The fact remains that music analysis is in no way prevalent. There are no music analysis blogs, and there are no music analysis books at your local bookstore or library. Trust me I’ve looked.

We like to think of music as an entity outside of other media. Music is considered primarily a matter of personal taste. And it is. But so is all other art. Think about it this way. Let’s say you had a friend that disliked The Godfather, but you loved it. You probably couldn’t convince him otherwise, but you could tell him why you think The Godfather is a well-made and effective movie. Now imagine your friend hates Stankonia by Outkast (or any other critically acclaimed album), but you love it. Could you explain to him what makes it so effective? Taste is obviously important, and I don’t think this is a matter of trying to change someone’s personal preference. But music doesn’t start and stop at taste. We’re doing it a disservice by not going deeper.

It seems that with the countless genres, subgenres, and the ever-changing landscape of experimental music, there is no common ground. People simply like what they like, for whatever reason. I disagree in a way, but it makes sense.

Classical composers were no help in making music seem less like it’s too nebulous for analysis. (That’s fun to say out loud. Try it. Too nebulous for analysis. Someone call Andre 3000.) It’s hard to believe that a piece called “Concerto in C Major” or one called “Symphony #9” could have some sort of message to be conveyed. Their titles are descriptions of the sounds you will be hearing, not a representation of their meaning. Additionally, a majority of the Classical pieces still celebrated today were commissioned. If the most renowned, timeless music wasn’t created due to some great, cosmic moment of inspiration, but a sack of gold coins with a dollar sign on it, what does that say about music as a whole?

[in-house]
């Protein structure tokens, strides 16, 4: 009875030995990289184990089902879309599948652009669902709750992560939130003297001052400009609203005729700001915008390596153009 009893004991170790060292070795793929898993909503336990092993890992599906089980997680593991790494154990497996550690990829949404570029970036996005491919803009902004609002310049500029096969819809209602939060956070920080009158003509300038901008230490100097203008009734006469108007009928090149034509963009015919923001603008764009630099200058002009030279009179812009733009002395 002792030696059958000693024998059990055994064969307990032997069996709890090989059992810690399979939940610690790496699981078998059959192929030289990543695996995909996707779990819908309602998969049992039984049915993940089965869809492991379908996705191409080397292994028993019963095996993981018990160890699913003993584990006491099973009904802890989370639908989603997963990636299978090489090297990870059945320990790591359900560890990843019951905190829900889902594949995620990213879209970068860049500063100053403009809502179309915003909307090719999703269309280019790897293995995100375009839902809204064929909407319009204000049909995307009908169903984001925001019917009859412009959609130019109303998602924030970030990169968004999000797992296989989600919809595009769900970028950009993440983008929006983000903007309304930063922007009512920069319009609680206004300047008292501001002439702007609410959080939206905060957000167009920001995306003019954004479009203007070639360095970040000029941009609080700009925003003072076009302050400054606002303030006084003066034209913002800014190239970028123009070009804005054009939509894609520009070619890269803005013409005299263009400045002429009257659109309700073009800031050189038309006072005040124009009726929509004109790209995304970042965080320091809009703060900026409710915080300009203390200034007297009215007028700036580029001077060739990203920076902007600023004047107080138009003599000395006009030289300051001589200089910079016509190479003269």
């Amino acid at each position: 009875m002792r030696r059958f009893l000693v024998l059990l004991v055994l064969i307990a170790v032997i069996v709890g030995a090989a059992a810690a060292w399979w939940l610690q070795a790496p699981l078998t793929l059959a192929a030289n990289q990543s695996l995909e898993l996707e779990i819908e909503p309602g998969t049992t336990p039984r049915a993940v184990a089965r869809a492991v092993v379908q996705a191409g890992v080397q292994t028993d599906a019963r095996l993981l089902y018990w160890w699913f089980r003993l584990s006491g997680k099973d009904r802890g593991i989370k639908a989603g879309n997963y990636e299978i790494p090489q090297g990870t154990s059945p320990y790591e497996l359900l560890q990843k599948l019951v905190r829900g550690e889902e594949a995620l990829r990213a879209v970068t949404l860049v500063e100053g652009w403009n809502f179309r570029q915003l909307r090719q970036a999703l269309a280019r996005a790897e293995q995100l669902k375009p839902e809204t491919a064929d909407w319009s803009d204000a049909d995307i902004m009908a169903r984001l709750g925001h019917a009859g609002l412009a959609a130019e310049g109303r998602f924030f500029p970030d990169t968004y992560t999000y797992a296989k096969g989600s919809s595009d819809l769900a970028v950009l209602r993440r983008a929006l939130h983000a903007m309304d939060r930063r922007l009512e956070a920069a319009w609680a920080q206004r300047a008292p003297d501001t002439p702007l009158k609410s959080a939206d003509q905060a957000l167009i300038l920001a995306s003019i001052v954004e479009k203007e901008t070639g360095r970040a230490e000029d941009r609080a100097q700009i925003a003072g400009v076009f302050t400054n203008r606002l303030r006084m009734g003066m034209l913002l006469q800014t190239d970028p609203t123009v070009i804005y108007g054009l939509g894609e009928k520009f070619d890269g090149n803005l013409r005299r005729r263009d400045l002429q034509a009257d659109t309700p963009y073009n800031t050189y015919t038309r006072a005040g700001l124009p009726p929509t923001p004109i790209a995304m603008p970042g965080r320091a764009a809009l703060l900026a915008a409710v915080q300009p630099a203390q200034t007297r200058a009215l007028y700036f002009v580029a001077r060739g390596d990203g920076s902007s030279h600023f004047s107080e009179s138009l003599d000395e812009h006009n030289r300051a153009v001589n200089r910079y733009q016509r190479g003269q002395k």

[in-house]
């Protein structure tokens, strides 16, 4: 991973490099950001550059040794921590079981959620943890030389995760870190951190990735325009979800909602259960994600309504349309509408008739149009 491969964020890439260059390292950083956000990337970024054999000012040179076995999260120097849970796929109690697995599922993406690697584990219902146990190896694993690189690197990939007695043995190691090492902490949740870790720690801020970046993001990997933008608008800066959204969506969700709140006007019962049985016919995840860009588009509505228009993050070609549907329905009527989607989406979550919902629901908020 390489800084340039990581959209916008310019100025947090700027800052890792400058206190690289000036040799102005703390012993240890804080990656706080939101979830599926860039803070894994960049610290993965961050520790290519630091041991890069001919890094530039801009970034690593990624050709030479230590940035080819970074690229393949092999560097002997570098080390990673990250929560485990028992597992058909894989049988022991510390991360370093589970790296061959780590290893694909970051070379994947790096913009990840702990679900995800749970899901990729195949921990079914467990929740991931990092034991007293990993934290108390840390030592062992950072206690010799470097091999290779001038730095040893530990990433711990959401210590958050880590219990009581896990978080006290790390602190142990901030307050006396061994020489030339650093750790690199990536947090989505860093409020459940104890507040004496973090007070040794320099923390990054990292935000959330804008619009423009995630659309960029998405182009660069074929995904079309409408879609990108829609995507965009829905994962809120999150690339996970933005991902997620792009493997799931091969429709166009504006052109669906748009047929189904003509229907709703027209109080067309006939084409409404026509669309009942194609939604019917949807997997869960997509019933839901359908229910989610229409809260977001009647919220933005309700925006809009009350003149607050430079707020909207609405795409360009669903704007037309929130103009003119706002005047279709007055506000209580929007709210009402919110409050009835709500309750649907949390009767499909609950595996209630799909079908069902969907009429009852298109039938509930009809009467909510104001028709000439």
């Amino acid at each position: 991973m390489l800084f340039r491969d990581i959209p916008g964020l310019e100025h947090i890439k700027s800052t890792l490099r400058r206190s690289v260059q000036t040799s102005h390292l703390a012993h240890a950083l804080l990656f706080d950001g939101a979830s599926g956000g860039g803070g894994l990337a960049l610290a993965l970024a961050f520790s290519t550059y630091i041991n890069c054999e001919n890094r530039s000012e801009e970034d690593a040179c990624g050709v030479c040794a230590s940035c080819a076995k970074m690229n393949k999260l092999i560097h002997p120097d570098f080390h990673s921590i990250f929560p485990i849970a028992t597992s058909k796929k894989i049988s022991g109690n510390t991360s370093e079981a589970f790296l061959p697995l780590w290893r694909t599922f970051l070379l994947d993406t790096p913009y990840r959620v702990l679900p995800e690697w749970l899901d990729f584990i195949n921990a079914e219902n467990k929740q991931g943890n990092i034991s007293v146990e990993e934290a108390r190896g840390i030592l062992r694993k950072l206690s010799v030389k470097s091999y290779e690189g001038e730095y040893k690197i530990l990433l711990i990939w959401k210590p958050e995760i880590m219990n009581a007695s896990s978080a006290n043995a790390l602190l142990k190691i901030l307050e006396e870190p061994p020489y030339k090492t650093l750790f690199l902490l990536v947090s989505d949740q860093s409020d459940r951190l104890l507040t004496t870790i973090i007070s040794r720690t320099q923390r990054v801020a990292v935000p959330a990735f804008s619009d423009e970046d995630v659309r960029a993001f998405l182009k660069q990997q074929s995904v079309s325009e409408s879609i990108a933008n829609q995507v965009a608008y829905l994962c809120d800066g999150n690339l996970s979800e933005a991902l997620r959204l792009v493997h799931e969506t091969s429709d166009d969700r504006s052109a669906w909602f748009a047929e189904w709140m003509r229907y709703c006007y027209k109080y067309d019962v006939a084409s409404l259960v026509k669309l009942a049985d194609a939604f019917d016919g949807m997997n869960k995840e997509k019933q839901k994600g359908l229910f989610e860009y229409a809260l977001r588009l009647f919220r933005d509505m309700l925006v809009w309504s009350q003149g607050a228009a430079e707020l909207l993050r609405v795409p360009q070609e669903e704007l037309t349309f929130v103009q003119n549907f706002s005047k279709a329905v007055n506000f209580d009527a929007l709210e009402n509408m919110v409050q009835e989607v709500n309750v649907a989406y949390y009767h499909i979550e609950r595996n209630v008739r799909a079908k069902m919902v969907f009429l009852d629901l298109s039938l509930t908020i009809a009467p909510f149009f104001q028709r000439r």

And music is enjoyed in such hugely different ways. Some people dance to it, some people mosh to it. Some people make it on hand-crafted, hundred year-old instruments; some people make it on state-of-the-art computers. Some people put it on in the background while they do other things; others put on headphones and listen to each note intently. Some people like Triscuits, some people like Wheat Thins. You get it. People are different. There’s such a huge disparity in the music appreciators’ world, it seems as if there’d be no way to talk about things on a grander scale.

There are countless other reasons that make it pretty clear why we look at music as a more personal thing than we do other forms of art. Music also holds a certain mystique. There’s a certain magic that seems indescribable when you hear your favorite part of a good song. Sometimes it seems like that magic will be taken out if you think about it too hard, but I disagree. I think that “great song” feeling is what should bind us music lovers together, instead of compartmentalizing us.